brought up on the bad

are too often gagged or censored.

It blows in on the wind sometimes, unbidden;

and before we have time to prepare, it will circle a room

looking for the best place to land.

It hovers; rearranging, repositioning,

raising energies, brightening auras.

refuting all that’s gone before.

Exploding, it exposes our cynicism,

despairing of our apathy,

knowing it will lead to anarchy.

Wanting to embrace you, it will instead shake you,

will move you and change you.

It’s what we should all try to seek

every damned minute.

It’s in this poem trying to speak.

You may have given up on it.

But you deserve it.

You deserve it.

Cait O’Connor

Monday 15 August 2011

High Haf

Picture by Gayle Murphy

High Haf

You deceived me with your promises

of bright, warm days and long, light nights.

How could you.

We were to fly among the hills

and walk through new warm sea;

instead I emerge like a pit pony

into the coal-black afternoon.

You have done this before,

but I am soft and need your touch

yet you tease me with trailers of might be

you advertise so well it is a pity

you have nothing to sell.

You are the summer love:

Transient, naïve and remembered

with distorted fondness.

Christopher Challener

Friday 12 August 2011

10 metaphors for a Friday

10 metaphors for a Friday

Rosebuds sigh pure innocence
Extroversion, the ever open door
Patience is a collared dove
Summer, a smile
Autumn, first chill
Winter, a death
Spring, the rebirth
Seasons fit my moods.
Days are lifetimes.
Tears are a well

Cait O’Connor

For a brilliant article on the riots go to Peter Oborne's article in the Telegraph.

Friday 5 August 2011

Just for Once

Dingle Cottage by renowned artist Ellen Lefrak

Just for Once

Just for once let me reveal what holds me here in this cottage, once a blacksmith’s home and now my would-be hermit’s abode where I live, dream and write in such sweet seclusion.

It is a cerise and blue sunrise that calls me, drawing me from my bed to meet the day anew while all is fresh and free of Man’s contamination. All is still quiet, there are no jarring sounds, no ringing phone, no bad news on the radio; none of modern life’s stressful interruptions.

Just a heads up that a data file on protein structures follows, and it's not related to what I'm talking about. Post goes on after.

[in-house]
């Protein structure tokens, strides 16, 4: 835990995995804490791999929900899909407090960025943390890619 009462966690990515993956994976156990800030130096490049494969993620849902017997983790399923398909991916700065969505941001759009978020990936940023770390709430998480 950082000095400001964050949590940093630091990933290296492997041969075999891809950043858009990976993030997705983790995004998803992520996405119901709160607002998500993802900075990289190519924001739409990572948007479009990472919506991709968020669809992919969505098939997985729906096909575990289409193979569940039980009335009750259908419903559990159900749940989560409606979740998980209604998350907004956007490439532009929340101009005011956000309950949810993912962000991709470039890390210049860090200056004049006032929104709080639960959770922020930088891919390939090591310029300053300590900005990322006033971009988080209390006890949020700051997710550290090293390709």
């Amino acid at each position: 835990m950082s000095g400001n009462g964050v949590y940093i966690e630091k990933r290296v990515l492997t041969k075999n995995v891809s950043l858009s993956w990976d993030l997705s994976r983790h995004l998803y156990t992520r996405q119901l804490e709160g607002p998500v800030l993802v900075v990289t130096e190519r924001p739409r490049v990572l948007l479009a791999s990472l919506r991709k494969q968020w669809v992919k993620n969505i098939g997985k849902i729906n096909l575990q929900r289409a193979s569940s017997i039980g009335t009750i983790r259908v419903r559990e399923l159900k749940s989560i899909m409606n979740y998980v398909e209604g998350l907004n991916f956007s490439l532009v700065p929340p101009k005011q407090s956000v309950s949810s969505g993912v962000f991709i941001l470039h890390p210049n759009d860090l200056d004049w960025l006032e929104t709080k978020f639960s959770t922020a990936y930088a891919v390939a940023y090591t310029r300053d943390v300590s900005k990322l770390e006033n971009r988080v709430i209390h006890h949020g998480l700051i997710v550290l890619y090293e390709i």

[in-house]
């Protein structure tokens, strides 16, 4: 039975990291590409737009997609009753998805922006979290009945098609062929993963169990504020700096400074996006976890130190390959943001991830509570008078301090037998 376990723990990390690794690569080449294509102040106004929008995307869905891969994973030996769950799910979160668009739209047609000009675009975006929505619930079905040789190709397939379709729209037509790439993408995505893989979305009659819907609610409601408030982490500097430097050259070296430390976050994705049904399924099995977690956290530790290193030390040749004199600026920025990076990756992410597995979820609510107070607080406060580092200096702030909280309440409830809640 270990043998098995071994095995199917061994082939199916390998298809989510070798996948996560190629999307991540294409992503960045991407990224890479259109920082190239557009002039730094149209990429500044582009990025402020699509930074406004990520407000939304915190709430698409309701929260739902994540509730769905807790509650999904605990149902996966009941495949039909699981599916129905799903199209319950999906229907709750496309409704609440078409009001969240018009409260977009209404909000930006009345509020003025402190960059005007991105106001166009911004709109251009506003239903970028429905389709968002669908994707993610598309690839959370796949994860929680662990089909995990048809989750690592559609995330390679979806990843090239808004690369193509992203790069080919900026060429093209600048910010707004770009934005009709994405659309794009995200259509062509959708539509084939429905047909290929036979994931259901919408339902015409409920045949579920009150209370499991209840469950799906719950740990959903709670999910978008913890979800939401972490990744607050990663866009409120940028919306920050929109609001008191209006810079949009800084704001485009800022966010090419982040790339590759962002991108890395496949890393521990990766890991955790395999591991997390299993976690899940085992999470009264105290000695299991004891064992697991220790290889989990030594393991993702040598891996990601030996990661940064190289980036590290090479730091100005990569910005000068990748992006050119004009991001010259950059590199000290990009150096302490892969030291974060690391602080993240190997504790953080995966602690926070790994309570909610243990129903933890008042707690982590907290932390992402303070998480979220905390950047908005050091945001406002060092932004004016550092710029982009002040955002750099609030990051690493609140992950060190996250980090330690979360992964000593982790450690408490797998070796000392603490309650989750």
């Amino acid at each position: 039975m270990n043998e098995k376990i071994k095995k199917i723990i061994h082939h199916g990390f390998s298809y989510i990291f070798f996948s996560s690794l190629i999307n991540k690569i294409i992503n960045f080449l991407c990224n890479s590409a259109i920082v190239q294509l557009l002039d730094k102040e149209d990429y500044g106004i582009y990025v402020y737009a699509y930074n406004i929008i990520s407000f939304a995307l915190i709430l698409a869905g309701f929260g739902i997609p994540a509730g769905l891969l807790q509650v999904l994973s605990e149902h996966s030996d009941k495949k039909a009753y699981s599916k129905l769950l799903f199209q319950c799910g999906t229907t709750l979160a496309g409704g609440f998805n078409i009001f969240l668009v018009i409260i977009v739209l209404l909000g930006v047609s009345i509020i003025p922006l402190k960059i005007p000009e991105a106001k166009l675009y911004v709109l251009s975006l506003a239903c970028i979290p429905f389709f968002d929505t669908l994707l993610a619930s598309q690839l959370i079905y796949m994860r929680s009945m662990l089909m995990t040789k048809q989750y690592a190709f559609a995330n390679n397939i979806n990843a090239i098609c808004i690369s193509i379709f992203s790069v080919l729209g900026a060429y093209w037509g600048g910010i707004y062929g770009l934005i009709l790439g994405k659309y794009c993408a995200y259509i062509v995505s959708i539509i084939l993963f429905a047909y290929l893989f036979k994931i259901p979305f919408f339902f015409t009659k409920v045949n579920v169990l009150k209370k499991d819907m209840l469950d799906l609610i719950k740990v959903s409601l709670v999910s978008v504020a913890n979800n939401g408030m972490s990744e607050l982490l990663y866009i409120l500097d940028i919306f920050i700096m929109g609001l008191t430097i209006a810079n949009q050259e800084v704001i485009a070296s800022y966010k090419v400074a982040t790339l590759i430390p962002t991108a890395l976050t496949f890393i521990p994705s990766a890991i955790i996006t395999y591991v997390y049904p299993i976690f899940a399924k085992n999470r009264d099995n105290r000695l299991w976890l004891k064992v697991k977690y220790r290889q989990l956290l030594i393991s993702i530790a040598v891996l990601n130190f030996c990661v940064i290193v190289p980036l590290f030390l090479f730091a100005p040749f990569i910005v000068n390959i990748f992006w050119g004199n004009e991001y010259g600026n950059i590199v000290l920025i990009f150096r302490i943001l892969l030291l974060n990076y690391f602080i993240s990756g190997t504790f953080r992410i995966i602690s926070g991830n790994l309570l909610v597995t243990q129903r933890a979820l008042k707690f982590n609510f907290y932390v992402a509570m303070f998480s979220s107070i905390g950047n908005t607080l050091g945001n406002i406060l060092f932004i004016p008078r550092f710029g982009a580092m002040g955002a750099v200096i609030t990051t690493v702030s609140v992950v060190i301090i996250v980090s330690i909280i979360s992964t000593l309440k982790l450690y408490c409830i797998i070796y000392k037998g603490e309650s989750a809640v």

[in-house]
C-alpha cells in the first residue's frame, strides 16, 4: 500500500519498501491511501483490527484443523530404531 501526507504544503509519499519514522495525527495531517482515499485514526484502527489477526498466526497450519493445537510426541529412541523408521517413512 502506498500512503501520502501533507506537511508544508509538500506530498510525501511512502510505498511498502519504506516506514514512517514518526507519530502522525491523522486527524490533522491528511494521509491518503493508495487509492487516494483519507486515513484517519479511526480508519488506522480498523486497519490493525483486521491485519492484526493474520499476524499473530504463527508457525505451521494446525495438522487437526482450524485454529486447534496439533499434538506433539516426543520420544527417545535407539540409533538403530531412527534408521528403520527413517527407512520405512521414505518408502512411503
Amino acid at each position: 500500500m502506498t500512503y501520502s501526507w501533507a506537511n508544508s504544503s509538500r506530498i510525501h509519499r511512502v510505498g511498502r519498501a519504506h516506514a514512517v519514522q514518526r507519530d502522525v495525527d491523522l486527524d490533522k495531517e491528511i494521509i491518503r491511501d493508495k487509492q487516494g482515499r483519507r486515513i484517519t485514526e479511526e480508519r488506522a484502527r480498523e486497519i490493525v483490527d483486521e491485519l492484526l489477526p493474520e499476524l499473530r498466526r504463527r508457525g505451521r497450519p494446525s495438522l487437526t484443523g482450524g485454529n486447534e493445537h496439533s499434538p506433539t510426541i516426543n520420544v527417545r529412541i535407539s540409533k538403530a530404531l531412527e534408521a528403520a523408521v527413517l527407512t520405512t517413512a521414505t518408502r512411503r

Just for once the cottage wakes on a summer morning clean and bright and smiling broadly. Each of its little corners warm from the rays of the sun and all the surfaces shining having been polished to a fault. There are jugs of roses and sweet peas, both scented, new novels in piles, their worlds waiting to be lost in The crystals hanging in the windows reflect the sun and cast rainbows round the room (we call them fairies or angels ); there are the cherished little treasures hanging from brass hooks on ancient oak beams, beams which once framed the finest British sailing ships of old. What stories could they tell?

The white cat is home from a night’s hunting, she lies on a windowsill; birdwatching is her favourite pastime. The two dogs mill about, eager to go outside, their excitement at the thought of tasting the new day is contagious. I don outdoor shoes and throw on a cape over my night-wear. No-one will see me thus attired. I venture out.

As I stand and watch the river I cannot keep from singing. The river plays its melodies and little white horses race across stones. There is much life in our river.

It is not only the fish who jump. My heart does too as it remembers I have long days ahead that are filled with blank pages. I cannot help but twirl but it is a secret dance for with all the world seemingly asleep, only the earliest of birds can see me in my nightgown at the water’s edge, a grey haired old diva dancing for joy.

This new day has begun.

Let me not be too afraid to say that just for once, all is well.

Cait O’Connor